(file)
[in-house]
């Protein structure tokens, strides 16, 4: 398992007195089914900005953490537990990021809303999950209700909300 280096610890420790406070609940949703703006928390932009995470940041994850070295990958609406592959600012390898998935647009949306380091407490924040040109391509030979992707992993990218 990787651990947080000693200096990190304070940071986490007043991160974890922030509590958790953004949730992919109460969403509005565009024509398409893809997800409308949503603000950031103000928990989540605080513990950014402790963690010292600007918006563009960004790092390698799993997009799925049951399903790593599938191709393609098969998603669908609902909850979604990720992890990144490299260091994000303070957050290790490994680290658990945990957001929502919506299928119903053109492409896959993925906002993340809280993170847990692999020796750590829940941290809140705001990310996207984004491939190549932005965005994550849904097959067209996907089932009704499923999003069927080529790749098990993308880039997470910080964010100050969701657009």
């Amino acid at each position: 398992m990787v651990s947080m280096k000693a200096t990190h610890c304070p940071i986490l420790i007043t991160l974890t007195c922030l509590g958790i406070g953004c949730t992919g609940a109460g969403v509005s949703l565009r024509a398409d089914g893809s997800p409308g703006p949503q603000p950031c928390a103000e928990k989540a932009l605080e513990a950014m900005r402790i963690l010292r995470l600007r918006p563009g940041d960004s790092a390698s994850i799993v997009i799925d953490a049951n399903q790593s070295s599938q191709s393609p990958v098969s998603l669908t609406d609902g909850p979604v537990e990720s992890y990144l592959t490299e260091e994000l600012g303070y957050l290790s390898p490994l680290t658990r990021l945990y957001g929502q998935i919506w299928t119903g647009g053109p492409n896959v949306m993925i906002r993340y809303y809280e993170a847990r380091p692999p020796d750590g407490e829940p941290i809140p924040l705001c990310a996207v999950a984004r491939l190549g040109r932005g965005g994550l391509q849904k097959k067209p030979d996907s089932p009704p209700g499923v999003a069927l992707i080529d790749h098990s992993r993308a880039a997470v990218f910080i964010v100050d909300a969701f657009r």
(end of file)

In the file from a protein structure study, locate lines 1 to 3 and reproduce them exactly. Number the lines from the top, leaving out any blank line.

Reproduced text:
[in-house]
């Protein structure tokens, strides 16, 4: 398992007195089914900005953490537990990021809303999950209700909300 280096610890420790406070609940949703703006928390932009995470940041994850070295990958609406592959600012390898998935647009949306380091407490924040040109391509030979992707992993990218 990787651990947080000693200096990190304070940071986490007043991160974890922030509590958790953004949730992919109460969403509005565009024509398409893809997800409308949503603000950031103000928990989540605080513990950014402790963690010292600007918006563009960004790092390698799993997009799925049951399903790593599938191709393609098969998603669908609902909850979604990720992890990144490299260091994000303070957050290790490994680290658990945990957001929502919506299928119903053109492409896959993925906002993340809280993170847990692999020796750590829940941290809140705001990310996207984004491939190549932005965005994550849904097959067209996907089932009704499923999003069927080529790749098990993308880039997470910080964010100050969701657009």
């Amino acid at each position: 398992m990787v651990s947080m280096k000693a200096t990190h610890c304070p940071i986490l420790i007043t991160l974890t007195c922030l509590g958790i406070g953004c949730t992919g609940a109460g969403v509005s949703l565009r024509a398409d089914g893809s997800p409308g703006p949503q603000p950031c928390a103000e928990k989540a932009l605080e513990a950014m900005r402790i963690l010292r995470l600007r918006p563009g940041d960004s790092a390698s994850i799993v997009i799925d953490a049951n399903q790593s070295s599938q191709s393609p990958v098969s998603l669908t609406d609902g909850p979604v537990e990720s992890y990144l592959t490299e260091e994000l600012g303070y957050l290790s390898p490994l680290t658990r990021l945990y957001g929502q998935i919506w299928t119903g647009g053109p492409n896959v949306m993925i906002r993340y809303y809280e993170a847990r380091p692999p020796d750590g407490e829940p941290i809140p924040l705001c990310a996207v999950a984004r491939l190549g040109r932005g965005g994550l391509q849904k097959k067209p030979d996907s089932p009704p209700g499923v999003a069927l992707i080529d790749h098990s992993r993308a880039a997470v990218f910080i964010v100050d909300a969701f657009r």